The following is one essay in a series of nine written in the week following the March 16, 2021 Atlanta shooting that left eight people dead, including six women of Asian descent - all spa workers. I wrote these essays to chronicle my thoughts, emotions, and struggle with mental health in a year of largely unreported violent attacks against elderly Asian Americans, that culminated in this rampage in Atlanta and the March 17th attack of a 75 year old Chinese grandmother in the Bay Area. It is a part of my continuing practice to unsilence my voice after a lifetime of silencing my minor feelings*.
*With gratitude to Cathy Park Hong's Minor Feelings, which everyone should read.
I have searched months for land to buy. To build on. On what was once land stewarded by the Munsee Lenape people who nonetheless did not claim ownership over. Am I, in my quest to have a home, a place to cease nomading, also playing colonizer?
Is power over the land, our Mother, requisite for being a “real” citizen? For belonging? To what?
I read about the Alien Land laws enacted in the 1800’s prohibiting Chinese immigrants from owning land, and other laws preventing even the American-born children of Chinese immigrants from ownership of land. This, after my ancestors were recruited as a source of cheap labor to replace recently freed enslaved black people.
We visit a parcel of land in Kingston near the river and I'm glad for the distraction from my sadness, a grief that has submerged me this Saturday, after several days of blinding rage. I am a bipolar molotov cocktail - equal parts leaden crippling grief and volcanic rage - one that I alternatively want to hurl or drown in. The excuse to leave the house and indulge in our fantasy of a new home together - a future to look forward to - is a pinprick of brightness in a black hole day, and the gravity of the last year, 2020.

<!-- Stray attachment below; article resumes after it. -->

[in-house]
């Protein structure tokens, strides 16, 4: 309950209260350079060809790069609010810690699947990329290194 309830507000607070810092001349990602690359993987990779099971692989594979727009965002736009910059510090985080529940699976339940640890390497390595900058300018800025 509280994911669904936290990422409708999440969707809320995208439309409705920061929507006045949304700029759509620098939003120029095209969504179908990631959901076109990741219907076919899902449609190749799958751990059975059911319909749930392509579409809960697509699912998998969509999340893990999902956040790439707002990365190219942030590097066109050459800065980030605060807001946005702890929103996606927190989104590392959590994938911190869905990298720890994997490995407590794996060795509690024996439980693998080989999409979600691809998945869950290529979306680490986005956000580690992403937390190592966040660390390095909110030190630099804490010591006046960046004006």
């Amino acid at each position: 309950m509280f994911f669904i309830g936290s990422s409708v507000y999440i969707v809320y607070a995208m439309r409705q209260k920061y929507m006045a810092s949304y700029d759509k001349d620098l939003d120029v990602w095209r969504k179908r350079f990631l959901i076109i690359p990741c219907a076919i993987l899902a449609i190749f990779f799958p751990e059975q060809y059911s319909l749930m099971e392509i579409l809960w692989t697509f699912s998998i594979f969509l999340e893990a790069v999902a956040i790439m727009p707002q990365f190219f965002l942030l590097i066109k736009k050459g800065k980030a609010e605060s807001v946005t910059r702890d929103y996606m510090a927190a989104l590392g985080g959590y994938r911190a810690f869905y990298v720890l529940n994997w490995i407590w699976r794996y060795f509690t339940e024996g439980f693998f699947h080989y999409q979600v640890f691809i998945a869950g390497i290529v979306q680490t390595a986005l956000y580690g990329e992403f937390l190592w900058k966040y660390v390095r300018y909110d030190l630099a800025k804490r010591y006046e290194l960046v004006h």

The parcel is wooded land with trees teeming with the birdsong of the spring newly budding. It's the Spring Equinox. Day is equal to night and the season of hope begins after a long winter.
I feel dead inside.
I'm grateful for the blonde older realtor who is not so familiar or friendly that she brings up the news and offers pity, which would tip me easily back into tears. The milk of any human kindness poured on this raw wound stings nonetheless.
"It truly is peaceful here" the realtor notes, gazing out onto the river in the distance from the mound of high ground we've climbed to.
"It really is," I reply, lost to whispers in the breeze.
Her enthusiasm for bushwhacking through the thorny overgrowth cheers me. It's nice to see joy in someone. She seems carefree and content to wait as long as we need to look the land over. I have a moment of envy. I am a thin, thin sheet of paper that wants to evaporate on the wind over this vast and sylvan land but there’s a slab of concrete weighting me down the last few days, trapping me in this sadness singed with a constant low-level alarm, an anxious vigilance.
A teenager rides by along the power lines slung overhead traveling through the western edge of the lot. An easement follows the power lines and perpetual access to it is deeded to the electric company - a reason this acreage is a relative bargain. Because the electric company keeps the land below the lines cleared of brush or any trees, there is an informal trail on the parcel, which locals like to use for biking, walks, and snowmobiles in the winter.
Our plans for the land include building a studio in which we can record our music without outside noise so we ask:
"Could we put a fence around the property for privacy so we don't have people riding across our property?"
"Sure, but then you'd be the bad guy and the locals probably wouldn't like it", chides our agent.
The anxious urgency gnaws a little further and I think Chinese lady buys land, fences it off from public use, alienating neighbors. I might as well put a target on my back.
Today, I don't think I'm being paranoid.
We pick up bourbon, a pie, and fries before returning to the cabin. I eat half the pie and all the fries for dinner, washing it down with bourbon. Profound despair reading about the victims' lives, the infuriating news reports that show how little we matter in the country's collective consciousness, and endless social media leeches the life from me. I am exhausted.
The next day, we don't wake up until 1pm. I never sleep this late unless I am sick. The sun is brilliant springtime sprouting green of the trees. Our teeming creek chatters by, its shining teeth sparkling flecks of sunlight upon the windows. There was so much hope last week as the mounds of snow receded, unveiling the face of the brown land beneath and warmth enough for aspiring outdoor gatherings. Maybe even a gathering of music.
This world is a lie I think to myself.